As the Coronavirus pandemic grinds on, state and local jurisdictions have enacted legislation aimed at softening the economic blow to workers, renters, and families. Measures include shoring up pay for workers, eviction moratoriums, limitations on rent increases, debt reduction, deferment or elimination, and more. Given the harsh economic consequences brought on by COVID-19, we believe these measures are necessary and appropriate.
However, while some relief is provided to tenants and small businesses, there is a group that suffers without significant help from their county governments. Homeowners, and small and large businesses have made major concessions, and in the process have incurred substantial losses, yet they get very little relief from the government when it comes to taxes.
At a recent meeting called to discuss rent limitations and eviction moratoriums, I asked a city council member, “we support protections for tenants, but can you ask the county to delay property taxes while the rent limitations are in effect?” The response was predictable. “No, we cannot delay taxes,” said the Council Member. “We need that money so the city can operate.” I responded, “everyone needs money so they can operate. How can the city ask everyone else to sacrifice, but refuse to make sacrifices itself?”
I would call this cavalier attitude shocking, but it is what I have come to expect from local government. Our leaders talk in great passionate language about everyone else sacrificing, but they do not. Former Council President Ignacio De La Fuente, called me the other night and asked, “if everyone else is suffering, why don’t our elected officials agree to donate half their salaries to COVID-19 relief programs? They should help the laid-off restaurant workers, help the nurses and other low to mid-income workers,” he said. Half their salaries won’t go too far, but why not share the misery as examples of leadership?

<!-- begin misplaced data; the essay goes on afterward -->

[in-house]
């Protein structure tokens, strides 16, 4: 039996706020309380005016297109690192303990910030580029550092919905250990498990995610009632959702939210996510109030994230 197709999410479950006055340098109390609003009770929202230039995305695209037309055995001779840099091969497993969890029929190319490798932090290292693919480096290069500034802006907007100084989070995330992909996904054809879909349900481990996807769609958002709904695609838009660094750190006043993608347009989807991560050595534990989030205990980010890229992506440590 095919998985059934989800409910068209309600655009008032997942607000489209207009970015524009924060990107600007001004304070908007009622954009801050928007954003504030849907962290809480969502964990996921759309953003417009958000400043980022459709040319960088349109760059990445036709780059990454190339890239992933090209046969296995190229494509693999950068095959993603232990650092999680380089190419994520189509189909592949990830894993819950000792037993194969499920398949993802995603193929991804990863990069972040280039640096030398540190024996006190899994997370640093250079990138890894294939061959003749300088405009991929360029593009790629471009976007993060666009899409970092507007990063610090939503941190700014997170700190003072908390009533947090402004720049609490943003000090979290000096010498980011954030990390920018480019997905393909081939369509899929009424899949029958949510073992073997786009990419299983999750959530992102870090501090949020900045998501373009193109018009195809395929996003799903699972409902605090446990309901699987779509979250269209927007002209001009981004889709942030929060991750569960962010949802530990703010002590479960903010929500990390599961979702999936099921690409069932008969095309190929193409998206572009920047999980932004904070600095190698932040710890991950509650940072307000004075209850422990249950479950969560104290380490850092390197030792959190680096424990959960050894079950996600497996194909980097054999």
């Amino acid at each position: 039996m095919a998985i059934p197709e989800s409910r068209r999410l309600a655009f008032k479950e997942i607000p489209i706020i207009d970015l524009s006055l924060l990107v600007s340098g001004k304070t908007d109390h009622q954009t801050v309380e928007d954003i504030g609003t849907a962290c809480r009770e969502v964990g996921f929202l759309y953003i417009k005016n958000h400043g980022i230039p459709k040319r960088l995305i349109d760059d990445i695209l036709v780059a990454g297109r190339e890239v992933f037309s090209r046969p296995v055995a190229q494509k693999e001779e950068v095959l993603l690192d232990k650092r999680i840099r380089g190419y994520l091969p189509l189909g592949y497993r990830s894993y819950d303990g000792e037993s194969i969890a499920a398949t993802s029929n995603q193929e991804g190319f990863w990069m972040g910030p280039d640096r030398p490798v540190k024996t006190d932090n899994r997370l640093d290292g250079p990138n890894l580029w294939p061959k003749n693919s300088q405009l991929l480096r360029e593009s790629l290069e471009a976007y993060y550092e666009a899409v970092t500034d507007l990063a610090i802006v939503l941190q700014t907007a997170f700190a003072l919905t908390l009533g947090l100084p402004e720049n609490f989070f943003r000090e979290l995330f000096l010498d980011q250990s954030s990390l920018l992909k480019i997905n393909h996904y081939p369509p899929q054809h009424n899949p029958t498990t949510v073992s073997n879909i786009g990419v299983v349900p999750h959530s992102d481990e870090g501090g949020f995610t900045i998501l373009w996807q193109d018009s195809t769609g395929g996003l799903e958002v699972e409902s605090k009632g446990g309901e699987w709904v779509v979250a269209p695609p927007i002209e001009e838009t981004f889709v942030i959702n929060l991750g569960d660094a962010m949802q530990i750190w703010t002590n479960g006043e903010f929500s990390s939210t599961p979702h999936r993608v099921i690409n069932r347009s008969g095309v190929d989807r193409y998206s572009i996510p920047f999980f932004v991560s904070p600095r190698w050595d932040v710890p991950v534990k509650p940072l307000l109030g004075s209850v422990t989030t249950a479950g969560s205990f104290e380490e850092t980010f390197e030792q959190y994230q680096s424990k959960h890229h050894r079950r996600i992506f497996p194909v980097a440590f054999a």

Back to taxes. Most of the counties have declined to delay taxes. They hide behind the excuse that only the state can delay Tax Day. However, San Francisco, under the steady leadership of Mayor London Breed, has ruled that the county is closed and therefore taxpayers need not pay property taxes until May 3. Why cannot Alameda, Contra Costa and other jurisdictions follow San Francisco’s leadership and creatively find ways to delay Tax Day.
If it is true that the state has the ultimate authority, why are not the Governor and our legislature passing laws and regulations to delay Tax Day? While counties could delay taxes under the closure rationale until May, the state could use the time to pass laws to delay Tax Day.
Recently, the California Judicial Council issued an emergency rule that prevents residential evictions, no matter the reason, for 90 days after the state-of-emergency has been lifted. If 90 days is good reprieve time for tenants, then give taxpayers 90 days delay on their taxes.
Requiring tax payments while tenants and small businesses are not paying rent is especially problematic for small property owners who have little, or no, cash reserves, and even for larger property owners that may exhaust their reserves during the pandemic. We are greatly concerned that these people may be forced out of business, with the result that even when the virus has dissipated, there will be significantly fewer places for people to work and live.
To his credit, Alameda County Treasurer-Tax Collector, Henry Levy has indicated a preference to liberally apply relief from late fees and interest for Alameda County residents who cannot pay their taxes on April 10. But that is not good enough, we need clear rules that say that taxes are not due.
If everyone else must tighten their belts, so too must cities, counties and the state. April 10 should not be Tax Day!
Greg McConnell is the President and CEO ofThe McConnell Group.